Awe in Contemporary Society and Psychological Research
Awe, and the pursuit of awe, is a major influence on contemporary culture and the world’s economies. People spend billions of dollars per year to visit exotic islands, sacred ruins, grand cathedrals, castles, and national parks. They climb mountains, ride in hot air balloons, sky dive, scuba dive, and take their wide-eyed children to Disney’s Magic Kingdom. One of the best illustrations of the relevance of awe to contemporary culture may be found in Hollywood. A content analysis of the top 100 highest-grossing movies of all time indicates that epic, awe-eliciting movies (such as Lord of the Rings or Star Wars) account for an inordinately high percentage of the top 50 (relative to the bottom 50). Awe is indeed a draw.
While the pursuit of awe has long been a popular pastime, empirical work on awe within the field of psychology is in its infancy. Most of what is known about awe comes from people’s retrospective reports of their experiences. Although such methods can add much to researchers’ knowledge of awe (as was the case with James’s and Maslow’s work), experiments that use random assignment and adequate control conditions are typically preferable. Several emotion theorists have justified the paucity of research on awe by arguing that awe is not a “basic” emotion and is therefore less worthy of attention than are other emotions. The term basic emotion refers to those six emotions (anger, disgust, fear, joy, sadness, and surprise) that have been shown to have a universal facial expression. Numerous emotions not determined to be basic (e.g., love, guilt, shame, and gratitude) have, however, received ample attention within the psychological literature.
One impediment to the experimental study of awe has been the difficulty of eliciting awe in a laboratory setting. Recent technological advances have, however, made such an undertaking more feasible. Research psychologists are currently using digital video, large screen televisions, vast environments, and virtual reality to begin to elicit awe in the lab and study it experimentally with random assignment and adequate control conditions.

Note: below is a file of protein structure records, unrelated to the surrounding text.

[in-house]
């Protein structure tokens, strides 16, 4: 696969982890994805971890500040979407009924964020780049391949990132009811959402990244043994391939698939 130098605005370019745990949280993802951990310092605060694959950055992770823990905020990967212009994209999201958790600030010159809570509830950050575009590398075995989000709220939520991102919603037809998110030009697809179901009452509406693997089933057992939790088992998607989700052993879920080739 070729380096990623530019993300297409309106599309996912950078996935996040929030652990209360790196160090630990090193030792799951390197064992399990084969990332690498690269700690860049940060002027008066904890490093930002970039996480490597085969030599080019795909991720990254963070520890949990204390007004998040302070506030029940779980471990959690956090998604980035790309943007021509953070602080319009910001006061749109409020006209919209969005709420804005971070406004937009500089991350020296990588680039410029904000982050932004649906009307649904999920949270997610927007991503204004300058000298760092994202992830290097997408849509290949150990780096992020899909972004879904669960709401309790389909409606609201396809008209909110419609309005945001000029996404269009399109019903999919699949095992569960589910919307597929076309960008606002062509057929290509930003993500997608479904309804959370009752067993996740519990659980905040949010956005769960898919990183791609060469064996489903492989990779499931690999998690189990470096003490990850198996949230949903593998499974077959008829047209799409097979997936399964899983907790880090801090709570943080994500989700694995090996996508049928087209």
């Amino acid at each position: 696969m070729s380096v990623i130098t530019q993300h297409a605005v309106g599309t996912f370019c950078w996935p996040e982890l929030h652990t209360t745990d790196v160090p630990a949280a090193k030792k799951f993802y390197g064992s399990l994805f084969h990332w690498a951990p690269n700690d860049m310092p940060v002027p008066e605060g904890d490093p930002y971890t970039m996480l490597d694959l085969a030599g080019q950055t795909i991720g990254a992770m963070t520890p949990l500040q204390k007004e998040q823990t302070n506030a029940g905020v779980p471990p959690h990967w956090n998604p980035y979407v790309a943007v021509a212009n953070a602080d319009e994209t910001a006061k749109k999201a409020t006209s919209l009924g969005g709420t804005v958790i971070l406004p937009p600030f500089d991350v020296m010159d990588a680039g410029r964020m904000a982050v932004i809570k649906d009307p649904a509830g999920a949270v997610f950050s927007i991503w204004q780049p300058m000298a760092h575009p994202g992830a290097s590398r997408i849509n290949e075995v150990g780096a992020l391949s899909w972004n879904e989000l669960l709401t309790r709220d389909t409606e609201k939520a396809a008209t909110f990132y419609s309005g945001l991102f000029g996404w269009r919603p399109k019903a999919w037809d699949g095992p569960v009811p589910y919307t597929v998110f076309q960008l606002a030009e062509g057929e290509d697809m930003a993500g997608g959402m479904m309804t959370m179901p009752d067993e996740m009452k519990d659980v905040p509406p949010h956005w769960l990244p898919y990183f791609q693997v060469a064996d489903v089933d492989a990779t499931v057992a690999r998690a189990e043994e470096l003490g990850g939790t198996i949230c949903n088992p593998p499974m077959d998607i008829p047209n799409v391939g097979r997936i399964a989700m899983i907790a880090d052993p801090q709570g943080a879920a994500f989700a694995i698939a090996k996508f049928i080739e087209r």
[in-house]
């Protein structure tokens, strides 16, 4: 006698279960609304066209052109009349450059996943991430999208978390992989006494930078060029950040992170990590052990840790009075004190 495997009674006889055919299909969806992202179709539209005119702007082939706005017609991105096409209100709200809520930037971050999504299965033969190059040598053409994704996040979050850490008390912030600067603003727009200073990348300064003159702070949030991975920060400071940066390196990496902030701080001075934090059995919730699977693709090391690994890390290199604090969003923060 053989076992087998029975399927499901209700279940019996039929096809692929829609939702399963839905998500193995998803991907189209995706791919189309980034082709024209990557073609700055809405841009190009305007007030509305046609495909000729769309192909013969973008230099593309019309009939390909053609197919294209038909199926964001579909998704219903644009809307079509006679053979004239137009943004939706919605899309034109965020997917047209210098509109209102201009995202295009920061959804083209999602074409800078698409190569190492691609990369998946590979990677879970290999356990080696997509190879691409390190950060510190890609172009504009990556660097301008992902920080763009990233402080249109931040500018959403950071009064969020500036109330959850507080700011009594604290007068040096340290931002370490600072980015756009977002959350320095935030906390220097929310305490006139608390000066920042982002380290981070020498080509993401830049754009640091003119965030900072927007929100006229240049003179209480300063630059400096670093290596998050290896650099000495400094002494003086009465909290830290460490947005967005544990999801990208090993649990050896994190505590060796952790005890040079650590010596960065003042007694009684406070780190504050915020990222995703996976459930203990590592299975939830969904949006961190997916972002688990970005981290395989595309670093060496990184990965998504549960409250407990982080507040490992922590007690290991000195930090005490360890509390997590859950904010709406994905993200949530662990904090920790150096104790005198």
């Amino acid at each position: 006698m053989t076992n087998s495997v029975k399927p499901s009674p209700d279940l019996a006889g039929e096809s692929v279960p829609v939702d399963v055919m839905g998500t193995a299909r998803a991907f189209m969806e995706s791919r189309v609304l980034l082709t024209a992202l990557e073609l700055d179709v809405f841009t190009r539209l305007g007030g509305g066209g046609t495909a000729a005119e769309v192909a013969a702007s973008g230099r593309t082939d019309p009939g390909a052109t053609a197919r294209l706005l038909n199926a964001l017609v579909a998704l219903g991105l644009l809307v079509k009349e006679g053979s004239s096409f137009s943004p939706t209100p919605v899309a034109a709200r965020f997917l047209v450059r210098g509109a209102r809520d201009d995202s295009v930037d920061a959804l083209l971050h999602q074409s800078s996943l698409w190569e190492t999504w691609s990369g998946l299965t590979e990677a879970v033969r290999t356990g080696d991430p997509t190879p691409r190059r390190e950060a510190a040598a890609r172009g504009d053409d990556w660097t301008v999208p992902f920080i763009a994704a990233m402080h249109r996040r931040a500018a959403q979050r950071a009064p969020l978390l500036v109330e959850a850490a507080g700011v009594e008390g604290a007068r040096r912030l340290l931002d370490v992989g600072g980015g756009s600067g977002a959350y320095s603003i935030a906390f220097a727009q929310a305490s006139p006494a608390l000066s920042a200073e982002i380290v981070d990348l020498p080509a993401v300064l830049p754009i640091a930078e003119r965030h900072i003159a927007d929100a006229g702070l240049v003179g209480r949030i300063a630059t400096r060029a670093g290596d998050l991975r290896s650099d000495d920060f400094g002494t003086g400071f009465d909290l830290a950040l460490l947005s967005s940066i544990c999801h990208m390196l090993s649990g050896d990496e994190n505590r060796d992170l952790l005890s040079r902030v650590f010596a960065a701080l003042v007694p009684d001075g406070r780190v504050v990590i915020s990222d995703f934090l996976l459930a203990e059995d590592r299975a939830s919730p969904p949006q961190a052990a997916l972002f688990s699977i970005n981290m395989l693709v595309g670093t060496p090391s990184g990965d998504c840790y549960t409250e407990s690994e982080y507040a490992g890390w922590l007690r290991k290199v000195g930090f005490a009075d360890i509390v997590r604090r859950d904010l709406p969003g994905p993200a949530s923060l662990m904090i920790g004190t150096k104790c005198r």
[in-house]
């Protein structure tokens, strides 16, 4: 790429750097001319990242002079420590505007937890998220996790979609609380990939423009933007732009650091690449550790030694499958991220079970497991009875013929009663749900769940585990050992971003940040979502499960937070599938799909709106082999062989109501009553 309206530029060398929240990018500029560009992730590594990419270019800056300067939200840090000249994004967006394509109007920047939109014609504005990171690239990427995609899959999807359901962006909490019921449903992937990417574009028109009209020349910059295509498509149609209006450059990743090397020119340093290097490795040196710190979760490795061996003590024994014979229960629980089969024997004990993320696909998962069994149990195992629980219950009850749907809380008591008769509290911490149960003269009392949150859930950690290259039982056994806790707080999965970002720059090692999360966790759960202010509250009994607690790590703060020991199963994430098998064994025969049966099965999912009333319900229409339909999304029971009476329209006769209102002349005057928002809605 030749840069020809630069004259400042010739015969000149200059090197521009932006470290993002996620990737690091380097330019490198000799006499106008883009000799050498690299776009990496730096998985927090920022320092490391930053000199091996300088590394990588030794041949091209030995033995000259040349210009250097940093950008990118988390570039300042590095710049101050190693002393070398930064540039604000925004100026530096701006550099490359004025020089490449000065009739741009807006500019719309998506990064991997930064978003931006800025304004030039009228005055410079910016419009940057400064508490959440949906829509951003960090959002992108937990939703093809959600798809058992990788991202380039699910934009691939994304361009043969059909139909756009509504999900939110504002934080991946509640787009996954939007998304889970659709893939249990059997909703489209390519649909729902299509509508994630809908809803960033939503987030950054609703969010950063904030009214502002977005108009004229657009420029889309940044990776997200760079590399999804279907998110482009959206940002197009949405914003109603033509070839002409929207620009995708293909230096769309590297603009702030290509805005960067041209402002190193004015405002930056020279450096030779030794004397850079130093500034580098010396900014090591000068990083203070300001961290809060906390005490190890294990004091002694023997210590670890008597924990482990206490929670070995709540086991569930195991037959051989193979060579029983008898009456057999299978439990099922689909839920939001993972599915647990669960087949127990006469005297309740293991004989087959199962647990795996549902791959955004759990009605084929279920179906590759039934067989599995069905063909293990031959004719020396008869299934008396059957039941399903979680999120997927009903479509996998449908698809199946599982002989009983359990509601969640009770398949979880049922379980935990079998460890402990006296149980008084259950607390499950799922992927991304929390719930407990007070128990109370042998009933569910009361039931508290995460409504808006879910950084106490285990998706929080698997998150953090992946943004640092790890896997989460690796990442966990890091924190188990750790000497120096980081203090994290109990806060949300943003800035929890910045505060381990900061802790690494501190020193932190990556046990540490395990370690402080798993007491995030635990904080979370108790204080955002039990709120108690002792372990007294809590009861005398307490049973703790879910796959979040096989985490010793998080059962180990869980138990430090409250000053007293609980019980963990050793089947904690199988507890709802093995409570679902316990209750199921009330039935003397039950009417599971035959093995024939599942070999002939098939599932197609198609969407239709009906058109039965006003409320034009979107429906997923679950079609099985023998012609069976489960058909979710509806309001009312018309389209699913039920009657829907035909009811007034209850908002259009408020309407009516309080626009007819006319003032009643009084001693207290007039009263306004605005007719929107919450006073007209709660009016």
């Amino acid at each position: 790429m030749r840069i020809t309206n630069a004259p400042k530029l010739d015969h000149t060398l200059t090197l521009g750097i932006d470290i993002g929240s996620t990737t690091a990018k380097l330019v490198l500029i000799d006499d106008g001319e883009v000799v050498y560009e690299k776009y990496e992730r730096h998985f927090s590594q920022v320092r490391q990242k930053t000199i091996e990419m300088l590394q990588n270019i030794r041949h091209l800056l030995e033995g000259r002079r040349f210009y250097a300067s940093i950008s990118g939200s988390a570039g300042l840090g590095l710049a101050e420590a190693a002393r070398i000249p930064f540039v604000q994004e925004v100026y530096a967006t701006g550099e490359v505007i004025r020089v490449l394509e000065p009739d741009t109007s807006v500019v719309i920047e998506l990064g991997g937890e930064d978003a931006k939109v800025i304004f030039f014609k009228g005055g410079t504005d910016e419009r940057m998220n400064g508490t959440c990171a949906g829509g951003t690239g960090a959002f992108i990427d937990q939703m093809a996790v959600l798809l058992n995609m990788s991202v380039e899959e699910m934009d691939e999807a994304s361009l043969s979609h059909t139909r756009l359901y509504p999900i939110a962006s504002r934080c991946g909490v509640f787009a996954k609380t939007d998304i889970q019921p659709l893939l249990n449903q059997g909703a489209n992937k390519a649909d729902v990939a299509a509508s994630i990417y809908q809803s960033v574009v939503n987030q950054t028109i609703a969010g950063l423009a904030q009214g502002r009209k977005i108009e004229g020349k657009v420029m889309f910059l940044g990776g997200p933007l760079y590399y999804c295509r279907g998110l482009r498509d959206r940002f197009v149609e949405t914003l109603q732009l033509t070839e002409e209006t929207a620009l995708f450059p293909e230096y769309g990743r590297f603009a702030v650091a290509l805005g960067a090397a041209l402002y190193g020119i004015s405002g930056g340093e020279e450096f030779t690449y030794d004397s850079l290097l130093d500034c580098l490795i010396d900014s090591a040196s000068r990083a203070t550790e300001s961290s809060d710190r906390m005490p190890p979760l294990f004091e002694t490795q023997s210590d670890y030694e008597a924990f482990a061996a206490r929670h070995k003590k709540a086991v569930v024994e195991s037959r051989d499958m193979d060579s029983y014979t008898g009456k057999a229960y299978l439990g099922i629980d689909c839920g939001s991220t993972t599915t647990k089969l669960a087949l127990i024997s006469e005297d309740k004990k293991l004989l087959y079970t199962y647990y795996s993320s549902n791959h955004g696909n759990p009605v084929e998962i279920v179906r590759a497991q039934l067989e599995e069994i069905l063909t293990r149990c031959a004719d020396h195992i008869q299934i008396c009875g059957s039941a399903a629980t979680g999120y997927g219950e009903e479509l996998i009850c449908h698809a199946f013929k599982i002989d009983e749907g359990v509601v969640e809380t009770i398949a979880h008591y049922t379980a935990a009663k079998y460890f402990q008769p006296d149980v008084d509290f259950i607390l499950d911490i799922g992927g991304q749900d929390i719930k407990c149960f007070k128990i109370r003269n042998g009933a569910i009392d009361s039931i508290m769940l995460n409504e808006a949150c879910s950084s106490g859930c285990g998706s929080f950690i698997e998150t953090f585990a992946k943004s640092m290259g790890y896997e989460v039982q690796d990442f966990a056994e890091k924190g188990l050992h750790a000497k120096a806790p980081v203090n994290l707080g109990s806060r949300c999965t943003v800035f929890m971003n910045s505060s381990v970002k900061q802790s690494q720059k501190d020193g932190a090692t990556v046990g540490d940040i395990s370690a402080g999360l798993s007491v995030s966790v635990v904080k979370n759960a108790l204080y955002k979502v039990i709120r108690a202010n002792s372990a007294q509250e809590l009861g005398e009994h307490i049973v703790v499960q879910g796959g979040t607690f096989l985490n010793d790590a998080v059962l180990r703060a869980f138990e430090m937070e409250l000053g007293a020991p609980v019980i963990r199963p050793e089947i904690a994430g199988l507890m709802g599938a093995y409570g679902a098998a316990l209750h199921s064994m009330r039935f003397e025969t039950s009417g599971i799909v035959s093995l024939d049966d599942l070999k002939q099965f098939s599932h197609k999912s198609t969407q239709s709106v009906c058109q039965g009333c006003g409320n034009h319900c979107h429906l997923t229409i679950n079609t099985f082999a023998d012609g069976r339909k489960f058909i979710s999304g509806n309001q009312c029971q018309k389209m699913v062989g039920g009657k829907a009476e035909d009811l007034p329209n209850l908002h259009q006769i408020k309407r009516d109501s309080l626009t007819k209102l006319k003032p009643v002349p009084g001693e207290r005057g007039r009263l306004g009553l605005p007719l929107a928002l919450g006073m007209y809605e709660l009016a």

Work has also begun to investigate individual differences in responsiveness to awe. A recent theoretical paper by Dacher Keltner and Jonathan Haidt proposes that individuals who are highly responsive to beauty, nature, and human excellence may also be more responsive to awe experiences and may be more likely to seek them. Like the people Maslow dubbed Peakers, those with higher responsiveness are expected to experience greater overall well-being and be more resilient to stress.
Compelling stories about the unique and powerful ability of awe to make people more malleable and receptive to change (both personal and societal) have been documented for millennia. It is only now, however, that research psychologists are beginning to catch up with thinkers in philosophy and religion in studying the emotion of awe.
- James, W. (1963). The varieties of religious experience; a study in human nature. New Hyde Park, NY: University Books.
- Keltner, D., & Haidt, J. (2003). Approaching awe, a moral, spiritual, and aesthetic emotion. Cognition and Emotion, 17, 297-314.
- Maslow, A. H. (1970). Religions, values, and peak-experiences. New York: Penguin.